Dale Watson
Commercial Agriculture Beef and Livestock Specialist
University of Missouri Extension




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Please send your comments and sund suggestions to Dale Watson, Commercial Agriculture Beef and Livestock Specialist, University of Missouri Extension, 111 N. Mason, Carrollton, MO 64633, call 660-542-1792, or send messages by e-mail to: watsond@missouri.edu.
For the Week of
September 10, 1998

Fall Health Considerations

Dry falls are great for harvesting crops. But, each year calls are received concerning consumption of toxic plants when quantities of available forage become reduced largely due to dry weather conditions. Literally hundreds of plants have the potential of being toxic when consumed in sufficient quantities by grazing animals. Each plant varies in its toxicity content and symptoms. Recognizing the symptoms of each individual plant would be next to impossible for the livestock producer.

A few plants are always mentioned first when toxic plants are discussed. These are poison hemlock, water hemlock and white snakeroot. Crop land weeds that can become toxic if consumed in sufficient levels are black nightshade, jimsonweed weed, pigweed and cocklebur.

We are fortunate because animals generally don't consume toxic plants unless they are the only forage available. Over grazed pastures are the culprit for most plant poison diagnosis. Most plant poison occurs when animals consume the leaves of certain plants when they are downed by inclement weather conditions. Wild cherry and red maple leaves can cause toxic symptoms. Trimmings from homesteads are often detrimental to livestock. Japanese yew, rhododendron, azaleas must be disposed of in a manner where livestock cannot reach them.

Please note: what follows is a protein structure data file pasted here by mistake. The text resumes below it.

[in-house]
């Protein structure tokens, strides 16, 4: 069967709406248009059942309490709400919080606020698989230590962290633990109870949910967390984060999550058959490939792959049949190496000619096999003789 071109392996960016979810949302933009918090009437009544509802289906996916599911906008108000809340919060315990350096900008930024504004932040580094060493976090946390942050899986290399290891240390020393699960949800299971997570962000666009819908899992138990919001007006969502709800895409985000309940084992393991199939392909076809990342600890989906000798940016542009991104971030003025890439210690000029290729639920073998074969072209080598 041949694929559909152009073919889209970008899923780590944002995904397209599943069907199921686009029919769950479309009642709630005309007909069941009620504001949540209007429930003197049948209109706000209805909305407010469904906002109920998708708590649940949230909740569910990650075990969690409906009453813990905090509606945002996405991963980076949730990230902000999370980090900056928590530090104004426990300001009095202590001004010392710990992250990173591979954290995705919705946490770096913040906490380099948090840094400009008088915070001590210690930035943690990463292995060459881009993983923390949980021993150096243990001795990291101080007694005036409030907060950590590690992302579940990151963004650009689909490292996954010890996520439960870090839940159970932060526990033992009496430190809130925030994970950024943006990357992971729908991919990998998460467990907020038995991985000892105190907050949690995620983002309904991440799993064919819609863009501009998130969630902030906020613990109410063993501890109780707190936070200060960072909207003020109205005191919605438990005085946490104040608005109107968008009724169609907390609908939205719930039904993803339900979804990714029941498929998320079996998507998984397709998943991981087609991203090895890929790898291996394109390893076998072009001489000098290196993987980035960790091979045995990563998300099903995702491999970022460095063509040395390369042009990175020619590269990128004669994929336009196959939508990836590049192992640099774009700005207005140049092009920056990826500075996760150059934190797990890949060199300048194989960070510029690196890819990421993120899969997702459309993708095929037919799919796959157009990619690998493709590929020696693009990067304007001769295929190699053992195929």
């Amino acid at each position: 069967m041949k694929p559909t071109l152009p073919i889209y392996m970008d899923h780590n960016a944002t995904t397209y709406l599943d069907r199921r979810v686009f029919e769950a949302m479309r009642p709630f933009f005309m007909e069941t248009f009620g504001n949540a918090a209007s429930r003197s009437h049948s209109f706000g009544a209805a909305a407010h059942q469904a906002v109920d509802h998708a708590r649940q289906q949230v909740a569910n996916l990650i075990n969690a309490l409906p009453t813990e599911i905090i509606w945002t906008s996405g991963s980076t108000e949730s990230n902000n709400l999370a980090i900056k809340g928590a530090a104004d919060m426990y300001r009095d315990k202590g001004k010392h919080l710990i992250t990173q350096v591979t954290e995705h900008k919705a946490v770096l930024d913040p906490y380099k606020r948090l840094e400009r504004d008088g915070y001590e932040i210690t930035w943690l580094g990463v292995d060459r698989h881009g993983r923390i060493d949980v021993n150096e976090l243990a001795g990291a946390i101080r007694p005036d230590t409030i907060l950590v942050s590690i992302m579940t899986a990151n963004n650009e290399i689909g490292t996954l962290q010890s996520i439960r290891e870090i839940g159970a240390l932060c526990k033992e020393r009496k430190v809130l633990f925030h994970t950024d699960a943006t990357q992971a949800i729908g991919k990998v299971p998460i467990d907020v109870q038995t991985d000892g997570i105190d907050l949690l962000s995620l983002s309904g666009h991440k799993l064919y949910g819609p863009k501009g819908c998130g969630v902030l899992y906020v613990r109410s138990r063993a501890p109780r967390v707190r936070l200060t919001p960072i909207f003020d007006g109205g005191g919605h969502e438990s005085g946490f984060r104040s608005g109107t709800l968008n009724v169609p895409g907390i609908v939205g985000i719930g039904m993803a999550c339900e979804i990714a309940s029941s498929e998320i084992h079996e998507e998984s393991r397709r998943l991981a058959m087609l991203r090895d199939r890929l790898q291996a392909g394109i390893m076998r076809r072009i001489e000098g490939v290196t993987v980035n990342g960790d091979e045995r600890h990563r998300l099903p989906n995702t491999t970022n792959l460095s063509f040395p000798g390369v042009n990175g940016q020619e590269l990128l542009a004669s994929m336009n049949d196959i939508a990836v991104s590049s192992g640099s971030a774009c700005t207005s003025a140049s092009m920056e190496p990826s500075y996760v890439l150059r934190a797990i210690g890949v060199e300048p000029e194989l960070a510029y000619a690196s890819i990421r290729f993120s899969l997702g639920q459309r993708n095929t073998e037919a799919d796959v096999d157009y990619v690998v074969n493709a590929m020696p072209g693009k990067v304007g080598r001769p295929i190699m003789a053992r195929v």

Numerous toxic effects occur each year from trimming these yard or garden plants and disposing of them simply by throwing them over the fence where livestock are grazing. Acorns, often times considered a novelty production by oak trees, are toxic certain fall grazing season.

Good pasture management and prevention are the best method of controlling livestock poisoning. Providing ample forage either through grazing management or supplemental forage generally reduces the toxic effect on livestock. Clipping, chemical control or removal of toxic plants are management practices that reduce the possibility of toxicity occurring from consumption of plants by livestock.

University of Missouri ExtensionDale's Country Trails - September 10, 1998
http://outreach.missouri.edu/agconnection/DCT/CT091098.html -- Revised: April 20, 2004